Star Wars: The Card Game – Reading through the rules of the new Living Card Game

Star Wars: The Card Game - Release date and details on new Star Wars Living Card Game from Fantasy Flight Games.So, not all that long ago, Fantasy Flight Games released the rules for Star Wars: The Card Game, their new Living Card Game set in, you guessed it, Star Wars. I finally got around to reading the rules for Star Wars: The Card Game (which you can read for yourself right here) and have collected my thoughts, as well as a brief overview based on my read-through.

Star Wars: The Card Game has a slightly different deck-building structure

That about says it all, doesn’t it? In Star Wars: The Card Game, you build your deck by choosing 10 ‘objective sets’, which are sets of related cards that contain eight cards each, with four different alliances appearing in the base game (Jedi, Rebel Alliance, Sith, and Imperial). Most objective sets can be used twice in a deck, and the cards are going to be sold in 60 card expansions, so completionists will likely need to buy a second copy of each pack. Honestly, this should make it a little easier sell for my wife, since she usually finds the whole deck construction thing not-a-whole-lot-of-fun, so maybe this will be a good middle-ground between no tweaking and full-on deckbuilding.

Star Wars: The Card Game victory conditions

Basically, the Dark Side player has to get the unnecessarily ornate Death Star-shaped counter to twelve (it goes up once a turn, or twice if the Dark Side player has the Force advantage and once each time a Light Side objective card is destoryed) to 12 before the Light Side player destroys three Dark Side objectives (Either player can also lose by needing to draw and being unable to do so). Reading that sentence, you should probably observe, then, that there are two very important aspects in Star Wars: The Card Game: Objectives and Force Balance. Each player has three Objectives in play at a time, which provide benefits to the controlling player. Combat in Star Wars: The Card Game revolves around these Objectives, with a turn of alternate blind bidding force points from a player’s hand (each card has a certain number of Force markers on it and the winner of the bid gets to use extra abilities during combat) and then alternating attacking. There are three kinds of attacks: Tactics (which makes enemies unable to take actions), Blast Damage (which does direct damage to enemies, possibly removing them from play) and Blast Damage (which damages Objectives). Units can have and use multiple attack types in a single attack.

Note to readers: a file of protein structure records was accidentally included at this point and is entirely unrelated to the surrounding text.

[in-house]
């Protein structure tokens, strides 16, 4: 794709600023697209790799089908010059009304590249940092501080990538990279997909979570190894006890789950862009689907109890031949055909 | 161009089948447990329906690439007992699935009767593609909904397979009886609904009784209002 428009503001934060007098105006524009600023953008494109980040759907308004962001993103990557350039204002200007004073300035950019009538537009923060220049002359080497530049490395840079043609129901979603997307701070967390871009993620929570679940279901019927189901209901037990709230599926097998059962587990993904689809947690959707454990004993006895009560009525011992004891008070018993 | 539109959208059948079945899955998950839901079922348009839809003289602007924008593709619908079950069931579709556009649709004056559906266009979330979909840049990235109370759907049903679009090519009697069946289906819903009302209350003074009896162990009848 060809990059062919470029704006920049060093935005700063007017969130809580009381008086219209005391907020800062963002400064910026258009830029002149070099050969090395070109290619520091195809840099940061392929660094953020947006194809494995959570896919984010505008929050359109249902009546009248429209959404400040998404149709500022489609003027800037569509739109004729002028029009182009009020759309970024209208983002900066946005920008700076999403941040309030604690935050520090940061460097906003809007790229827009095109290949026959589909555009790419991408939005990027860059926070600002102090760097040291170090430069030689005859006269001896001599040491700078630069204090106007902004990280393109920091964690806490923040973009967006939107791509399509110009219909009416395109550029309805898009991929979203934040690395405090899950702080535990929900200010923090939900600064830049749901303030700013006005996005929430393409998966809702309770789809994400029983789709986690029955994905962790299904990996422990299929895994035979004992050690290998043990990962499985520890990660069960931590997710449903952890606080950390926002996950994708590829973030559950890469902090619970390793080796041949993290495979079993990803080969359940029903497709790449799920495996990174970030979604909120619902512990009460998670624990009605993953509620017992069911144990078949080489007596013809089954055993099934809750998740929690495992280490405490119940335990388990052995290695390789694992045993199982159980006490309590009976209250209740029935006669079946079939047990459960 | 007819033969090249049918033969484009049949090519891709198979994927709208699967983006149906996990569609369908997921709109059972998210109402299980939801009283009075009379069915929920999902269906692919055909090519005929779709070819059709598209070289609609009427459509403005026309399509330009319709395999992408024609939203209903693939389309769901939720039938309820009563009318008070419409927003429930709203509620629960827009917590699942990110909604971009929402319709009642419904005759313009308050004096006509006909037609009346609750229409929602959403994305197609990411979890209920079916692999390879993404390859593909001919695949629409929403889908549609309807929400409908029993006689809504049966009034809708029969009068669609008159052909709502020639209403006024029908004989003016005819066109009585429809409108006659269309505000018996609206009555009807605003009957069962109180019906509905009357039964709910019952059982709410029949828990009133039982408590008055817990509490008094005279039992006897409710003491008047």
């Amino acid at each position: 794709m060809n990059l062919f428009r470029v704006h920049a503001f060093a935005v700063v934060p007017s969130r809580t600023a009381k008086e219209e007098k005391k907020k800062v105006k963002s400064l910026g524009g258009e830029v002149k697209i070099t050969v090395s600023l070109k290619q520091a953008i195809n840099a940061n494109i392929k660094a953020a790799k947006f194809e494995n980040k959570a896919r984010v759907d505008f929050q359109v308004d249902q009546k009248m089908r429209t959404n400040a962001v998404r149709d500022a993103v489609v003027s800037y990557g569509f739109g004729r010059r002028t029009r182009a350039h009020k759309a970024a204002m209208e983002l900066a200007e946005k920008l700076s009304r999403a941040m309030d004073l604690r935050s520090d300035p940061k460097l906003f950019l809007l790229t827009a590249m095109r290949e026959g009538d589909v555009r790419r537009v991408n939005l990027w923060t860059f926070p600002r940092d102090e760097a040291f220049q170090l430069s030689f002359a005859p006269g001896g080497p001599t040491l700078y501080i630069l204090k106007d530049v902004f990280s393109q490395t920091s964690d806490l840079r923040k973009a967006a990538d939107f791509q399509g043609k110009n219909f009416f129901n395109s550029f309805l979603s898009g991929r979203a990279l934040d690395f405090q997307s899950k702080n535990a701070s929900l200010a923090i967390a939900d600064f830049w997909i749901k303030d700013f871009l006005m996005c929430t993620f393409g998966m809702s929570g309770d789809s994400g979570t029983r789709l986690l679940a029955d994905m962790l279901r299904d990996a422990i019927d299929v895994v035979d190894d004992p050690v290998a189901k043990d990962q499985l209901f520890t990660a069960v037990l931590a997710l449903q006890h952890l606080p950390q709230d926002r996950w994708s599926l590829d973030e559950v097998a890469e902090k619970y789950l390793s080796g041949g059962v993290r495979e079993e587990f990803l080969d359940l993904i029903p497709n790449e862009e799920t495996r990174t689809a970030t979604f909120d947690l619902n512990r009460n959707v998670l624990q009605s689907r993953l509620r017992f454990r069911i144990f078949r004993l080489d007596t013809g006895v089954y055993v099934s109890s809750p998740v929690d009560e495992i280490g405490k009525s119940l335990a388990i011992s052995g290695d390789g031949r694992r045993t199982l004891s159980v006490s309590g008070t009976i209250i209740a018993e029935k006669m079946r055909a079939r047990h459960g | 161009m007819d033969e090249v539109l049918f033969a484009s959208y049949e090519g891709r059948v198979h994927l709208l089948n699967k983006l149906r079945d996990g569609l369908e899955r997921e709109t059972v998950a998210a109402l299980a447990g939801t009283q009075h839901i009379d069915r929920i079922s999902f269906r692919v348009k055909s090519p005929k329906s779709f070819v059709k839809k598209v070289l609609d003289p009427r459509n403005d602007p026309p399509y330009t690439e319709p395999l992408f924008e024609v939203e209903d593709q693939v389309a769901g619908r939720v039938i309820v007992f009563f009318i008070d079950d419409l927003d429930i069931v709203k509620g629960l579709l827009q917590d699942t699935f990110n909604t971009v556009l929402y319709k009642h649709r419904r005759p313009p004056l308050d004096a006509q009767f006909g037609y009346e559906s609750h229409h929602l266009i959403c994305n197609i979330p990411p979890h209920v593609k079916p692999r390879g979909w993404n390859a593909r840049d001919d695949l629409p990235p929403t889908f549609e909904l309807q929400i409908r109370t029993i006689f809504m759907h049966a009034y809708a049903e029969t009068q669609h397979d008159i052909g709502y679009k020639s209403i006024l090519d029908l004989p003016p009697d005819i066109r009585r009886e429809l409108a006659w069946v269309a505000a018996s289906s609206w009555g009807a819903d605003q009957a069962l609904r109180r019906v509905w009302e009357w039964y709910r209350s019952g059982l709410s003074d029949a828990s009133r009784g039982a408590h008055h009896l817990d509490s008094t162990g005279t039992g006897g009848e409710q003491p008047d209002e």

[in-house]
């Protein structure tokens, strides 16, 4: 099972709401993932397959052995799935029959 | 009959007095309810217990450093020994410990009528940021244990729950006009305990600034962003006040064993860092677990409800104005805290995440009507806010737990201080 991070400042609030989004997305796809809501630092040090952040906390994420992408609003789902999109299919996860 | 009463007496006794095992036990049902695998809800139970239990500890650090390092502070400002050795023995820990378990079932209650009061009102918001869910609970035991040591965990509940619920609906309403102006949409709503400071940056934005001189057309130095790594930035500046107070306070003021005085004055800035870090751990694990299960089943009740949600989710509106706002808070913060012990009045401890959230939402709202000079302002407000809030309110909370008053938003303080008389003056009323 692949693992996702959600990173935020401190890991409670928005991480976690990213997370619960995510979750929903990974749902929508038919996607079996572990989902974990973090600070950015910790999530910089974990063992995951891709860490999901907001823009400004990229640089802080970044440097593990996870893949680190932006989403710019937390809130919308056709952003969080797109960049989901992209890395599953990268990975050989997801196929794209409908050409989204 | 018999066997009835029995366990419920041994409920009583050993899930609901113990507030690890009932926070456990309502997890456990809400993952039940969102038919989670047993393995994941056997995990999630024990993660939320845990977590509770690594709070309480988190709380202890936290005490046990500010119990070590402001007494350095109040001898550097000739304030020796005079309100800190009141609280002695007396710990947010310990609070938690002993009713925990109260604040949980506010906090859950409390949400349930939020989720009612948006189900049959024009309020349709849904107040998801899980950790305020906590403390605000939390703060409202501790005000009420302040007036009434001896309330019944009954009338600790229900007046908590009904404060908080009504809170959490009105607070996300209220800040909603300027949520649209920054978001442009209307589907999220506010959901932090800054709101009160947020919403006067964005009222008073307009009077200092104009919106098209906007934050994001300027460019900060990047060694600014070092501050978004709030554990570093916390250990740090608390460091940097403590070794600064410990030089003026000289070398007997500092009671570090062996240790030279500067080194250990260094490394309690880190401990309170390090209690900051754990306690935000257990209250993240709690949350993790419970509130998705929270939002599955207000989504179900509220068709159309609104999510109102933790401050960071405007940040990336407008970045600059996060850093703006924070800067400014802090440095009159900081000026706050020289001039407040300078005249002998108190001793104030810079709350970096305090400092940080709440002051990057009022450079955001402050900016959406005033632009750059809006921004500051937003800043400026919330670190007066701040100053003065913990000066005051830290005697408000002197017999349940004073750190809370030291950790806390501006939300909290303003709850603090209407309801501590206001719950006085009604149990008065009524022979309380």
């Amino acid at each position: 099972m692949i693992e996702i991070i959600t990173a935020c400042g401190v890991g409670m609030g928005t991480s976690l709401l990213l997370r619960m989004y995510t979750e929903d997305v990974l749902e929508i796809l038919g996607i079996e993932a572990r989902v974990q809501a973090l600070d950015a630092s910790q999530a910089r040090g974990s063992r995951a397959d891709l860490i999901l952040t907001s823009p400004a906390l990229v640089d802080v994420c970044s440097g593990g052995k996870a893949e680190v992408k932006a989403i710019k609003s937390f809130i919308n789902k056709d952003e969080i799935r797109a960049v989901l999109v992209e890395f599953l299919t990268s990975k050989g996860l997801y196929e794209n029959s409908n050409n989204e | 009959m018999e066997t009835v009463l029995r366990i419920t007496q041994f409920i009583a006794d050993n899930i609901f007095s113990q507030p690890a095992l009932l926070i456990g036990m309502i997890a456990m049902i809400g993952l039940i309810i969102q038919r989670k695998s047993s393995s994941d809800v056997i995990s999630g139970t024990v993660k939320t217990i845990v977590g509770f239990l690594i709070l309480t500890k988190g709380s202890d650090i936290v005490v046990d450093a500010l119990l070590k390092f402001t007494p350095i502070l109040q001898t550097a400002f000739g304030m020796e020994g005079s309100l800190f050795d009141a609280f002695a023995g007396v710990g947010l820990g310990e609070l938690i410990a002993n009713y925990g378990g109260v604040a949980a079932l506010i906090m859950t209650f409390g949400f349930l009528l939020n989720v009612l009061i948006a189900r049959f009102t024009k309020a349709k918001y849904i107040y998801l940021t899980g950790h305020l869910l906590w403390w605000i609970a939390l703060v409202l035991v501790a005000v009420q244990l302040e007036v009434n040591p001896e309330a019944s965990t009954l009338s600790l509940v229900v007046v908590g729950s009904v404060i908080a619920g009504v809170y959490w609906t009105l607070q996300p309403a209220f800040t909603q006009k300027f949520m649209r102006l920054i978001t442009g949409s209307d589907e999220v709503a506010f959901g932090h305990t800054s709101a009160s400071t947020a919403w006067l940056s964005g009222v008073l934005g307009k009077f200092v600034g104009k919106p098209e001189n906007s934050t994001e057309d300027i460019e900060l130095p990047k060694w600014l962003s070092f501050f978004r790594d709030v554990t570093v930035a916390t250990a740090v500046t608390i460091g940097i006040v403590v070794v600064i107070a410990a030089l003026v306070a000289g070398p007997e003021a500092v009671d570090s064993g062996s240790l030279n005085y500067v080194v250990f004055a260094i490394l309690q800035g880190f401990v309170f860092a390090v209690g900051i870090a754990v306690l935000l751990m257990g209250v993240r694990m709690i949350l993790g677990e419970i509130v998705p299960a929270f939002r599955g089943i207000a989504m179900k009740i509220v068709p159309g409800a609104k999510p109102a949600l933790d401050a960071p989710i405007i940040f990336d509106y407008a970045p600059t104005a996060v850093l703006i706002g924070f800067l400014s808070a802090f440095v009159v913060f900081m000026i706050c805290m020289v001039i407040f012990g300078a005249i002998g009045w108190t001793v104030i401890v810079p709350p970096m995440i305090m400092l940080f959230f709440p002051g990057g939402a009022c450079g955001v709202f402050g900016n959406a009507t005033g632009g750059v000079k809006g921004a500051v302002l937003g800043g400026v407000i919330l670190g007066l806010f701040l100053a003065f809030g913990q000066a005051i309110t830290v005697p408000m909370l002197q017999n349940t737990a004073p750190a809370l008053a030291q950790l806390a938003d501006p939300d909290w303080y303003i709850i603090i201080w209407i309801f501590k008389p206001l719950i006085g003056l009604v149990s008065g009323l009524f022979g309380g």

The other big mechanic is the Force Balance. Each player can designate up to three players as trying to influence the Force in their favor. These units suffer double the exhaustion for participating in combat. Units do not affect the Force Struggle (comparing the number of Force markers on units committed to the Force) when they are exhausted. Each turn, the player that the Force favors gains an advantage (a free damage to a Dark Side objective for the Light Side or a free click towards doom on the Death Star counter for the Dark Side).

Conclusion

So, that pretty much wraps up the basic overview of the new Star Wars Living Card Game. Multiplayer support is planned in the future, and I definitely am glad that they went with a competitive game instead of a cooperative one, but I’m not sure how I feel about the big group combat. It’s an interesting take on Star Wars that has a more strategic feel, moving units around the galaxy to claim victory. On the other hand, I can also see a neat narrative forming as you see units trying to stop certain objectives from happening. Some people have already gotten to try it out, but the rest of us will have to wait for the game to release, which I imagine will be before too long. There’s more information in Star Wars: The Card Game on the official web page 

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About Michael

Michael is an enthusiast about a lot of things, including indie games, roleplaying games, board games, and comic books that wanted to help create a place where he could bring things to the attention of those with similar interests. Futile Position is a true labor of labor, which he hopes continues to grow through the support of the great readers who have come upon this page.

27. November 2012 by Michael
Categories: Board Games | Tags: , , , | Leave a comment

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